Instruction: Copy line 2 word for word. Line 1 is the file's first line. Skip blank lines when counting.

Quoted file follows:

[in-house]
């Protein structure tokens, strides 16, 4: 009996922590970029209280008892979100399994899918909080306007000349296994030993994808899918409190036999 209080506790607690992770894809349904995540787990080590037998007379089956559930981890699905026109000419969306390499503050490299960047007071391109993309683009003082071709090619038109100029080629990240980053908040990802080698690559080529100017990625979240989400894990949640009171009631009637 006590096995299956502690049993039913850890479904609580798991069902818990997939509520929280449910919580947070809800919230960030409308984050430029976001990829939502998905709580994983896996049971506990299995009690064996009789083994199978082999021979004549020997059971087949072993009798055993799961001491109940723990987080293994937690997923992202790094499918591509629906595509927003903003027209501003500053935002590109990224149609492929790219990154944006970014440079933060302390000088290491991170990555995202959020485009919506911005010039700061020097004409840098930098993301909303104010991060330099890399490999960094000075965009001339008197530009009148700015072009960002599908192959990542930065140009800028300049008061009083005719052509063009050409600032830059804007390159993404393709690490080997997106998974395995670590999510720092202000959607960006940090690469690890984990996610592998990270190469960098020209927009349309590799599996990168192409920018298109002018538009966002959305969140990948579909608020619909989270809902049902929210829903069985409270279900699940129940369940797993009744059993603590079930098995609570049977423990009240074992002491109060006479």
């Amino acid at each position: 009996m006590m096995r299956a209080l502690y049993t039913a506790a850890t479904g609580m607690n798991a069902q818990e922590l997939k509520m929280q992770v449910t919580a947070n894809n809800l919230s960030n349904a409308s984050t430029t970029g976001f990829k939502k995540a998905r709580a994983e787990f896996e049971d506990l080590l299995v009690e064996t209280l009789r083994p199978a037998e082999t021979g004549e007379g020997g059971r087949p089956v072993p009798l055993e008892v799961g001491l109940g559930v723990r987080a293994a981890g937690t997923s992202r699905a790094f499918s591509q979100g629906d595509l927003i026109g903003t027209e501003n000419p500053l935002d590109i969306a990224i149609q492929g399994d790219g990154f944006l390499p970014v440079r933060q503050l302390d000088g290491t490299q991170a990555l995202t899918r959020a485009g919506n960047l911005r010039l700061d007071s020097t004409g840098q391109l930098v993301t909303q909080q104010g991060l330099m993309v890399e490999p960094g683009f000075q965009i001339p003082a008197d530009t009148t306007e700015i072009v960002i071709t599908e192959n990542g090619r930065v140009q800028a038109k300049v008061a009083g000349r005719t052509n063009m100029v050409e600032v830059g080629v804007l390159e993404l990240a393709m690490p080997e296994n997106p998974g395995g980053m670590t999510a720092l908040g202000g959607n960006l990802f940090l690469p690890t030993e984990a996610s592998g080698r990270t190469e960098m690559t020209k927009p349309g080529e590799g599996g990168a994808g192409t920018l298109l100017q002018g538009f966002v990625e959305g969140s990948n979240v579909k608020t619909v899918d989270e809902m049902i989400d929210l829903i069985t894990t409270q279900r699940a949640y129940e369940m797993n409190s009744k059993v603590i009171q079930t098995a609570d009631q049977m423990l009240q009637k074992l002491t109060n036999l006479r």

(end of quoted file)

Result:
């Protein structure tokens, strides 16, 4: 009996922590970029209280008892979100399994899918909080306007000349296994030993994808899918409190036999 209080506790607690992770894809349904995540787990080590037998007379089956559930981890699905026109000419969306390499503050490299960047007071391109993309683009003082071709090619038109100029080629990240980053908040990802080698690559080529100017990625979240989400894990949640009171009631009637 006590096995299956502690049993039913850890479904609580798991069902818990997939509520929280449910919580947070809800919230960030409308984050430029976001990829939502998905709580994983896996049971506990299995009690064996009789083994199978082999021979004549020997059971087949072993009798055993799961001491109940723990987080293994937690997923992202790094499918591509629906595509927003903003027209501003500053935002590109990224149609492929790219990154944006970014440079933060302390000088290491991170990555995202959020485009919506911005010039700061020097004409840098930098993301909303104010991060330099890399490999960094000075965009001339008197530009009148700015072009960002599908192959990542930065140009800028300049008061009083005719052509063009050409600032830059804007390159993404393709690490080997997106998974395995670590999510720092202000959607960006940090690469690890984990996610592998990270190469960098020209927009349309590799599996990168192409920018298109002018538009966002959305969140990948579909608020619909989270809902049902929210829903069985409270279900699940129940369940797993009744059993603590079930098995609570049977423990009240074992002491109060006479």